The Post-Hardcore Thread

GowienczykGowienczyk Pooper of Parties
edited July 2011 in History of Rock
What is Post-Hardcore?

To understand the term post-hardcore, it really only takes a bit of digging, digging in a hole that is already dug, but in this land of holes which hole is the right one with the treasure? Gee, that sounds like a sexual innuendo or something doesn't it? Anyway, post-hardcore is pretty common of a word isn't it? You hear it on forums thrown left and right. But what is it, exactly?

Let's look on for what the users throw under the tag radio for it, then.
At the Drive-In
Bear vs. Shark
The Blood Brothers
The Fall of Troy
Protest the Hero
The clear and obvious thing is; people tag music too quickly on this website! But other than that if you take a listen to what people call post-hardcore you will notice Protest the Hero does not sound like Glassjaw or Fugazi or At the Drive-In. This is probably because the meaning behind the word was lost somewhere between the late 90s and the current timeline.

I blame kids and journalists.

But post-hardcore's true meaning is probably more along the lines of 'hardcore punk that pushes the boundaries and experiments, progresses.' or it was when emotive hardcore bands and experimental punk acts like the Minutemen, Flipper, Rites of Spring and others were coming out in the middle of the 1980s.

By the 1990s emotive hardcore really took off and spread itself furthur into being post-hardcore in itself. Take a listen to a Funeral Diner or Majority Rule record sometime and you'll get what I mean. Very dynamic. But the 90s were probably the most vital movement for post-hardcore in itself; with bands like Refused and ATDI coming out and taking the concept of post-hardcore before them and pushing it furthur. Electronic sampling and experimentation on a punk record is absurd, right? Tell that to Refused when they wrote The Shape of Punk to Come.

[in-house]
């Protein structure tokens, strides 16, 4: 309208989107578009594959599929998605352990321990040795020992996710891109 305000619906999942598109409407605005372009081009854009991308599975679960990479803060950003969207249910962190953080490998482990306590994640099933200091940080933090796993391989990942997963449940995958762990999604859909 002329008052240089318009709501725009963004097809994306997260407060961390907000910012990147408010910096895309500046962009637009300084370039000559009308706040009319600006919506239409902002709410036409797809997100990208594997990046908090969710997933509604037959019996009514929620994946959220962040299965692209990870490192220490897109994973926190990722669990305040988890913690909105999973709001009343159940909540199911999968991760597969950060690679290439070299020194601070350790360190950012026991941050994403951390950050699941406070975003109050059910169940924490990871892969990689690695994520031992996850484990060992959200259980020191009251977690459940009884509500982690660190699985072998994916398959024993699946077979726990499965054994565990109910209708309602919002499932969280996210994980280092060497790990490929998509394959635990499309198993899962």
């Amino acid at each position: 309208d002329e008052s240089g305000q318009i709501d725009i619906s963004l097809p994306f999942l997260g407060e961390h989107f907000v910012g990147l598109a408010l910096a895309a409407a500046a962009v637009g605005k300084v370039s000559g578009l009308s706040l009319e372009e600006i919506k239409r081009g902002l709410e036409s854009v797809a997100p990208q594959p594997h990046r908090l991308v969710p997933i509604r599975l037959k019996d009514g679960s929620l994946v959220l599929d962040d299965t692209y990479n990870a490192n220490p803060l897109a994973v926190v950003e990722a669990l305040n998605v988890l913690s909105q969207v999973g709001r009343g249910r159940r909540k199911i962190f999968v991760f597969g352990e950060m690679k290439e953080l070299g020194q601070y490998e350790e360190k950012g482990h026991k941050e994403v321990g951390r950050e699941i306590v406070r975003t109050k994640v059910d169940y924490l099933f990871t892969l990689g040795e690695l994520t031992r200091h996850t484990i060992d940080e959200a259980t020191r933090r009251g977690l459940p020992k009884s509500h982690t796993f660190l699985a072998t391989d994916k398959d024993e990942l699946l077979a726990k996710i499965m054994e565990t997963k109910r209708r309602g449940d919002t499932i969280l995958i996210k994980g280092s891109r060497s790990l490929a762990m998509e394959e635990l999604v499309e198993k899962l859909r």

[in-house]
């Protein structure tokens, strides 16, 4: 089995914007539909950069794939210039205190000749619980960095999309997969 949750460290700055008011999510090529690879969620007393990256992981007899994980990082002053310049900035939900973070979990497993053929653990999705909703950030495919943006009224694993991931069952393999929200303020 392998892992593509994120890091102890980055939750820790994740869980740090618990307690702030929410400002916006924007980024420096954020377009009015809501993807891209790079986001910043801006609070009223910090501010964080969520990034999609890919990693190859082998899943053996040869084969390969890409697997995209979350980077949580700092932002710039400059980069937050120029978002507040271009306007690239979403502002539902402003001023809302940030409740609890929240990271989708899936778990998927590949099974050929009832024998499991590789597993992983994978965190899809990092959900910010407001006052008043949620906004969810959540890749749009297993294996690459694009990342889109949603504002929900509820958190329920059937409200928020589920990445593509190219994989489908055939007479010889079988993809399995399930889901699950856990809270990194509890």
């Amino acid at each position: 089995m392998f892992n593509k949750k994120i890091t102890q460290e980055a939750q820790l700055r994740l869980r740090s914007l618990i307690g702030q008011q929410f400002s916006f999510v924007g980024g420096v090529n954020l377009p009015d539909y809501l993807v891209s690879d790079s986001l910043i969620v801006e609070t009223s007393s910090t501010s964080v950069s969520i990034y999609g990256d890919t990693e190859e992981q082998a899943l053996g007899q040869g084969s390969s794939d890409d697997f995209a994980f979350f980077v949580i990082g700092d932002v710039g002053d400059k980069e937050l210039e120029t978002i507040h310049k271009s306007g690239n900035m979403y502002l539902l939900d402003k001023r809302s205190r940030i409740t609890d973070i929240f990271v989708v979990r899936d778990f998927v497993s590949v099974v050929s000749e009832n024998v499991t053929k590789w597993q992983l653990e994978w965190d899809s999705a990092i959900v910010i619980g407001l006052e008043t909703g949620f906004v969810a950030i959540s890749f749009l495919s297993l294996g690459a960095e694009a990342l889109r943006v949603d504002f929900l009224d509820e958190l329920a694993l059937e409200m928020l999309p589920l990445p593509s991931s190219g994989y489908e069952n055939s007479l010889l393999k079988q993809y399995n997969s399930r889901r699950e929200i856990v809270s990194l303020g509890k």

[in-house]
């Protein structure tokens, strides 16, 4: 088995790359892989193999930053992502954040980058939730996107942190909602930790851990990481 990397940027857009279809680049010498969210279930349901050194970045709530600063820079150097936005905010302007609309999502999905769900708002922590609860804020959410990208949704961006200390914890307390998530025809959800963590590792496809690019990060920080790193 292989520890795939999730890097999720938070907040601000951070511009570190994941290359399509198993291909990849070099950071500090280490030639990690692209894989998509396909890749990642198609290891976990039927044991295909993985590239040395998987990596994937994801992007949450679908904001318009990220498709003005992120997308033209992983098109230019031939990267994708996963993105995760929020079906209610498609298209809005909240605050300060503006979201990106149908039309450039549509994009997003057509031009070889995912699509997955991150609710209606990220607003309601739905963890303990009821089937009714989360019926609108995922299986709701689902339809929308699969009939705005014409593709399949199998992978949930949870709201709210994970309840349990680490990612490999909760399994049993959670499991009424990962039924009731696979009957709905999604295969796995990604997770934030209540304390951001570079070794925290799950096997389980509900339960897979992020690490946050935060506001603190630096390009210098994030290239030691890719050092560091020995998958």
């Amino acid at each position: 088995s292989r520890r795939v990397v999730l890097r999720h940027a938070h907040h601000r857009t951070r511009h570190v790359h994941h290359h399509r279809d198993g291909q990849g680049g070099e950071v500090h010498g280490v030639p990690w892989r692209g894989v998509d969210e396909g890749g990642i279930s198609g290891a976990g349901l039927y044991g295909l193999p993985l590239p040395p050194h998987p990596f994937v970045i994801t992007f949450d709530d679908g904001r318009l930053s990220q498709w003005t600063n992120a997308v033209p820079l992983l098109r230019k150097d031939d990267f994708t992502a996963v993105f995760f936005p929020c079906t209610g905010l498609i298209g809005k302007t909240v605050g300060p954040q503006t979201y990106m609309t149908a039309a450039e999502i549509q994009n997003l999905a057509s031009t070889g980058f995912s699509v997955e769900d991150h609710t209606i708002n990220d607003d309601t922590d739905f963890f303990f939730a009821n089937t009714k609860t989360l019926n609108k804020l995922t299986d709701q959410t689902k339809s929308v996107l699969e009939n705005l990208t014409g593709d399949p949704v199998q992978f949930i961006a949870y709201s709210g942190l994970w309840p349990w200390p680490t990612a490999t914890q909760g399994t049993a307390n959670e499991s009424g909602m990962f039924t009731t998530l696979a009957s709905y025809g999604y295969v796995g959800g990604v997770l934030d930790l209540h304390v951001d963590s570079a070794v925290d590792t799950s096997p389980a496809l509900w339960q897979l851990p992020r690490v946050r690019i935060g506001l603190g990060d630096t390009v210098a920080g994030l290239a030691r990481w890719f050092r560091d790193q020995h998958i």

...and after that is where it started to get tricky. You know how amazing bands can inspire some awful ones who have no clue at all in terms of genre progression?

Yeah, it happened.

How else can you explain bands like Escape the Fate and Bring Me the Horizon and their label of post-hardcore? Yeah, a big slap in the face to post-hardcore musicians. However, some interesting ideas came out at the same time. The Fall of Troy and others certainty showed they had an idea what they were doing. They are the minority, however.

Movement VS Genre

Then there is the thought of is post-hardcore a genre or a movement? Some say the former, some say the latter, some say both. Personally, I say it's the latter; as a genre has a root sound to link bands together; while a movement has a concept & idea to link bands together, not particularly sound.

It's more of a movement now. Maybe in the eighties it was a genre, but that time has long since passed in my opinion.

Post-Hardcore encompasses many styles, here are some of the subgenres that apply in certain cases:

Experimental Punk (Nomeansno, etc.)
Emotive Hardcore (Funeral Diner, etc.)
Hard Rock (Helmet, etc.)
Noise Rock (The Jesus Lizard, etc.)

Musical Acts

Some bands include:

At the Drive-In
Bear vs. Shark
Big Black
Black Eyes
The Blood Brothers
Circle Takes The Square
City of Caterpillar


Sign In or Register to comment.